I have always been baffled by the reality that long ago Africa was a rich nation, full of natural resources and the people had all that they needed. But suddenly and terrifically slavery was thrust upon them by men of fairer skin, who in their homelands had not half of what the Africans had. I am even more baffled by the fact that this brutal plunder has weighed down on black people for centuries.
And, I am most annoyed that racism and prejudice — the worst forms of slavery — still exist today, including in my own mind and actions. But as a person of many races, I have been on both sides of the skin-coloured coin. And as a result have a conviction to love. To love all people yes, but black people especially. Because there has been a deficiency of love for them, our brothers and sisters. So here it is. Here is my ode to the negro race.
I am a mixed race girl,
The daughter of integration,
The sunshine under the mango tree,
In the midst of frustration.
Though I admit with shame,
That my blackness I cannot trace,
My heart desires to sing out,
My love of the negro race.
For they knew not what they did,
When they looked upon you with a price,
And made it so low that,
Your worth was less than rice.
They knew not what they did,
When they passed that whip upon your flesh,
And ripped apart that rich blackness,
To make a red, cream and black mesh.
They knew not what they did,
Even as they nicknamed you from afar,
As though your head was a rock,
And your heart made of tar.
They must have thought you invincible,
When they hammered you to death,
Testing the strength of your stature,
As you humanly suffered your last breath.
They must have been threatened,
By the possible superiority of your thinking,
To put such effort into ensuring that,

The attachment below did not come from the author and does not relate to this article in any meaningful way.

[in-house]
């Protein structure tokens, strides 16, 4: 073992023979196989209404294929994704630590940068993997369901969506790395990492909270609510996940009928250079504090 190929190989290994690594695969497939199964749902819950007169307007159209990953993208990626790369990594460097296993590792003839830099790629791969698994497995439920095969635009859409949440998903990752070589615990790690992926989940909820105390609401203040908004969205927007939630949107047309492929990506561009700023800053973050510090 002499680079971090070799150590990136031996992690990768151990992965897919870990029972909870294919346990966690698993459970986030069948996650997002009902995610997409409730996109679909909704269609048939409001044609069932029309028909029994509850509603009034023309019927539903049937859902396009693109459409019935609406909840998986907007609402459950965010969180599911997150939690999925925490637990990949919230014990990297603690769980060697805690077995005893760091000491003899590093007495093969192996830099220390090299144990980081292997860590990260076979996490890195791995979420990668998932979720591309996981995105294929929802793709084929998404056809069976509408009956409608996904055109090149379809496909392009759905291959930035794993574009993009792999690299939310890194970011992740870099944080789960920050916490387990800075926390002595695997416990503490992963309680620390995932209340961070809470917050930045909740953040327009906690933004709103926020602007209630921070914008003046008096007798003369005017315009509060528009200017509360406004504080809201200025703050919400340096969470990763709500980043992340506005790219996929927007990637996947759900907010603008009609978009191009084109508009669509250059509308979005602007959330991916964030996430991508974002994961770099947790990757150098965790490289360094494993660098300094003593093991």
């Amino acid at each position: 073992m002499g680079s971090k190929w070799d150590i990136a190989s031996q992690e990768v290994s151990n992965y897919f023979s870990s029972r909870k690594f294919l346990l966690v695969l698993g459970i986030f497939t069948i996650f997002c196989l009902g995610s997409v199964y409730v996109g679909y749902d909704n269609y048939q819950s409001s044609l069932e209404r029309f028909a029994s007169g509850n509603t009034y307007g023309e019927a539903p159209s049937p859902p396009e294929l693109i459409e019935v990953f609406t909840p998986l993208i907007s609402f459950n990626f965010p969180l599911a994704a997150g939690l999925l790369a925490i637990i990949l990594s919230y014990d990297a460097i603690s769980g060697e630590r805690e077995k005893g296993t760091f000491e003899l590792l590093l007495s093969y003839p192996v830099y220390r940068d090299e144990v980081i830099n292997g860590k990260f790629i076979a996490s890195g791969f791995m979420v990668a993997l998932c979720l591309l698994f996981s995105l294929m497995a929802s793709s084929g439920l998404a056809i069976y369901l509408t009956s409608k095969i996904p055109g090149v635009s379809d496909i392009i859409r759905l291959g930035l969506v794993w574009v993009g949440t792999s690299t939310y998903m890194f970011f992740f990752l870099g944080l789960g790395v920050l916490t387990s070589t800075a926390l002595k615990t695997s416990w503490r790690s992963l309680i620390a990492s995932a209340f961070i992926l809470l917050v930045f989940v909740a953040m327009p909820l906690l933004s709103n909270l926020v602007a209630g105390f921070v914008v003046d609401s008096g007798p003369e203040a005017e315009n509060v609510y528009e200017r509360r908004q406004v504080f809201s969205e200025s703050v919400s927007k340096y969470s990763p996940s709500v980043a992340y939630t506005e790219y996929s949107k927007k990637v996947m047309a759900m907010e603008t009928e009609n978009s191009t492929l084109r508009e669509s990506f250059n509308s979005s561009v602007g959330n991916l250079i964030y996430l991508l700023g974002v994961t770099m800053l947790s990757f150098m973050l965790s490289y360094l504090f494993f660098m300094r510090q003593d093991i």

No fight would keep you from sinking.
No reputation of yours go untarnished,
Or brother of yours walk the streets with joy,
No idea accepted of your being just another,
Man, woman, girl or boy.
Forgive me for not being aware,
That I carried the prejudices of my fairer gene,
Unable to accept you wholeheartedly,
And sometimes even feeling supreme.
But it is your patience that opened my eyes,
Your willingness to stay strong below the heels,
Of an ignorant and selfish people,
Whose skin and your skin the same, feels.
And your love for your people,
As you gather vibrantly together,
Time and time again,
Fighting this torrential weather.
The weather of human blindness,
The fatal winds that are built upon hatred,
The floods of greed and insecurity,
And the coming of truth, well belated.
The truth that you are a beautiful race,
One that invites me always into your presence,
One whose men have loved my bigness,
And whose women have inspired my resilience.
And as I listen to more stories recorded,
Of the terrible things present and past,
I promise myself to love you better,
Than historically has my lighter caste.
You are a precious people,
Come sit with me and eat,
Because here is where God’s race,
The united race, of beloved people, meet.
Now that you have read that (if you got that far), I encourage you to watch this short film I made. Watch it all the way to the end. And then when it is finished, ask yourself if you are guilty of not loving God’s people. Search within your mind and if you find ugly thoughts there towards people with darker skin, be honest with yourself, and then start changing. And please share your thoughts in the comment section below.